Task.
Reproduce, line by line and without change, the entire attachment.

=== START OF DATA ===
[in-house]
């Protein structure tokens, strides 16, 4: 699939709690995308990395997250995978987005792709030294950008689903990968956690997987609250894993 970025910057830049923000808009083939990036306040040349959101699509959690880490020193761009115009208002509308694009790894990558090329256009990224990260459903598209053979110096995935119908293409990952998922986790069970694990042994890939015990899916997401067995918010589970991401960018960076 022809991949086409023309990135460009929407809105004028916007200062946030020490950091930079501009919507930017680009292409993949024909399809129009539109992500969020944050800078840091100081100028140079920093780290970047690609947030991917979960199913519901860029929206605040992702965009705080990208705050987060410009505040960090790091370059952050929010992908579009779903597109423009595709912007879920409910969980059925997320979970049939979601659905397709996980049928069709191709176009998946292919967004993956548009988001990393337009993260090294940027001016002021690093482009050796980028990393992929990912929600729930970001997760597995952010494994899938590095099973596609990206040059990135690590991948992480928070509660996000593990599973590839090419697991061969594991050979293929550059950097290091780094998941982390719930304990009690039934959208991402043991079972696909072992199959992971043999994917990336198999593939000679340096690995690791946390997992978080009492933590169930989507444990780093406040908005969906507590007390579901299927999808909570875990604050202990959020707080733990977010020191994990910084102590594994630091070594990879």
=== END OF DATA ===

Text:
[in-house]
């Protein structure tokens, strides 16, 4: 699939709690995308990395997250995978987005792709030294950008689903990968956690997987609250894993 970025910057830049923000808009083939990036306040040349959101699509959690880490020193761009115009208002509308694009790894990558090329256009990224990260459903598209053979110096995935119908293409990952998922986790069970694990042994890939015990899916997401067995918010589970991401960018960076 022809991949086409023309990135460009929407809105004028916007200062946030020490950091930079501009919507930017680009292409993949024909399809129009539109992500969020944050800078840091100081100028140079920093780290970047690609947030991917979960199913519901860029929206605040992702965009705080990208705050987060410009505040960090790091370059952050929010992908579009779903597109423009595709912007879920409910969980059925997320979970049939979601659905397709996980049928069709191709176009998946292919967004993956548009988001990393337009993260090294940027001016002021690093482009050796980028990393992929990912929600729930970001997760597995952010494994899938590095099973596609990206040059990135690590991948992480928070509660996000593990599973590839090419697991061969594991050979293929550059950097290091780094998941982390719930304990009690039934959208991402043991079972696909072992199959992971043999994917990336198999593939000679340096690995690791946390997992978080009492933590169930989507444990780093406040908005969906507590007390579901299927999808909570875990604050202990959020707080733990977010020191994990910084102590594994630091070594990879």